Editors' Note: This paper was under review with JMS prior to André Spicer's appointment as Associate Editorof JMS.
A Stupidity-Based Theory of Organizations
Version of Record online: 10 SEP 2012
© 2012 The Authors. Journal of Management Studies © 2012 Blackwell Publishing Ltd and Society for the Advancement of Management Studies
Journal of Management Studies
Volume 49, Issue 7, pages 1194–1220, November 2012
How to Cite
Alvesson, M. and Spicer, A. (2012), A Stupidity-Based Theory of Organizations. Journal of Management Studies, 49: 1194–1220. doi: 10.1111/j.1467-6486.2012.01072.x
- Issue online: 11 OCT 2012
- Version of Record online: 10 SEP 2012
- Accepted manuscript online: 20 JUN 2012 11:08PM EST
- bounded rationality;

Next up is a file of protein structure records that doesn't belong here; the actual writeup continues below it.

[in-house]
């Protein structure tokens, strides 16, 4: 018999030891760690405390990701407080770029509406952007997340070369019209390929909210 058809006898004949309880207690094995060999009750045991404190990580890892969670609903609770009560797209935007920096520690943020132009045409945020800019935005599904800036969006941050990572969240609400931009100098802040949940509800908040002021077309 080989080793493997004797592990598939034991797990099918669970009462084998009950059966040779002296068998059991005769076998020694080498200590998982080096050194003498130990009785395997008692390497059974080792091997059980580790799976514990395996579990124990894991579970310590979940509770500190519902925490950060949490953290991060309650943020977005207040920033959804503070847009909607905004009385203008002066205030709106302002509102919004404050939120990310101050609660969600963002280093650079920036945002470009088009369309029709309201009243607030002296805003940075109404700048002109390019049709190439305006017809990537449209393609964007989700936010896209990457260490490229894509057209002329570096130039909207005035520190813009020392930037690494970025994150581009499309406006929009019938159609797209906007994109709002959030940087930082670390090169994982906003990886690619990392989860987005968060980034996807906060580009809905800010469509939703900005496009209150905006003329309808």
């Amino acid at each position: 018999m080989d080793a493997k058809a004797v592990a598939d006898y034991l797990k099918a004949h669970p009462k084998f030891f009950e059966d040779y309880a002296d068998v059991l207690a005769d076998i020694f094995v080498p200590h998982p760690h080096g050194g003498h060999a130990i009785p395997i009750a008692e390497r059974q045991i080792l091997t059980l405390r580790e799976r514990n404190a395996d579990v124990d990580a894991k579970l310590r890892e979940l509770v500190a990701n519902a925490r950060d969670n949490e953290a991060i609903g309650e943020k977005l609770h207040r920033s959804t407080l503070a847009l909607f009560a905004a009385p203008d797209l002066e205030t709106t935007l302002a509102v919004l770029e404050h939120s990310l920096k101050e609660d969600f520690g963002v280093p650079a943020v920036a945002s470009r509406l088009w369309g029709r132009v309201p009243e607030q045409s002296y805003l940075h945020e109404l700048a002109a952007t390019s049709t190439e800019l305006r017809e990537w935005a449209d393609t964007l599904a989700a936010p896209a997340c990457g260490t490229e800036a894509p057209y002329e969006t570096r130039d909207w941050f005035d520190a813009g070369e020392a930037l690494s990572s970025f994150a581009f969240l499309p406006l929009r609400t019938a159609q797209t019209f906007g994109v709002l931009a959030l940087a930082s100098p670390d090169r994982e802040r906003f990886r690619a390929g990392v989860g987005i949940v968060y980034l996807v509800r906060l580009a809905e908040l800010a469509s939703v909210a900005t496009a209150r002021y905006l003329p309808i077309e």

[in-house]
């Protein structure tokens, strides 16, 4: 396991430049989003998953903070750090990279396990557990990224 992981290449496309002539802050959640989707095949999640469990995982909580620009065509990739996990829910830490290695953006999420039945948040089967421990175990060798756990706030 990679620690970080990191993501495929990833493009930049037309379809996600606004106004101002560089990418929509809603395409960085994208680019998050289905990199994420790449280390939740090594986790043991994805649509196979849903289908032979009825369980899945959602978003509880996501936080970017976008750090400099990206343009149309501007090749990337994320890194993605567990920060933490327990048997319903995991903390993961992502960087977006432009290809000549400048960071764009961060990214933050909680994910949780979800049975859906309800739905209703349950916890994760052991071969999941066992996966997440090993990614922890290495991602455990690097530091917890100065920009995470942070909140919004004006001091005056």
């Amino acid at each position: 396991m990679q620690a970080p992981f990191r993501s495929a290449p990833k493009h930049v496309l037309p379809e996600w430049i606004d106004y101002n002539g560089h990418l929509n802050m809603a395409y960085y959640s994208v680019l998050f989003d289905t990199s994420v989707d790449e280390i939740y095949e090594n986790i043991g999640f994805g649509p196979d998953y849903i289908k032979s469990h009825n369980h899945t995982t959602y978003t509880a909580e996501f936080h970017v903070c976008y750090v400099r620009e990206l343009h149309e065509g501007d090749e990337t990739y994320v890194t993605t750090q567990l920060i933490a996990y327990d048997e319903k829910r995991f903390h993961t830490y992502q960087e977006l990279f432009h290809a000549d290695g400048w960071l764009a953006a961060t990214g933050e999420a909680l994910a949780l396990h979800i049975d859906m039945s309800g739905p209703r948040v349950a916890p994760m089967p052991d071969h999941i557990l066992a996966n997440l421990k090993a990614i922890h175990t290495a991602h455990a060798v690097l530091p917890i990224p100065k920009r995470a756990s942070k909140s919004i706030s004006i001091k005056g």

In this paper we question the one-sided thesis that contemporary organizations rely on the mobilization of cognitive capacities. We suggest that severe restrictions on these capacities in the form of what we call functional stupidity are an equally important if under-recognized part of organizational life. Functional stupidity refers to an absence of reflexivity, a refusal to use intellectual capacities in other than myopic ways, and avoidance of justifications. We argue that functional stupidity is prevalent in contexts dominated by economy in persuasion which emphasizes image and symbolic manipulation. This gives rise to forms of stupidity management that repress or marginalize doubt and block communicative action. In turn, this structures individuals' internal conversations in ways that emphasize positive and coherent narratives and marginalize more negative or ambiguous ones. This can have productive outcomes such as providing a degree of certainty for individuals and organizations. But it can have corrosive consequences such as creating a sense of dissonance among individuals and the organization as a whole. The positive consequences can give rise to self-reinforcing stupidity. The negative consequences can spark dialogue, which may undermine functional stupidity.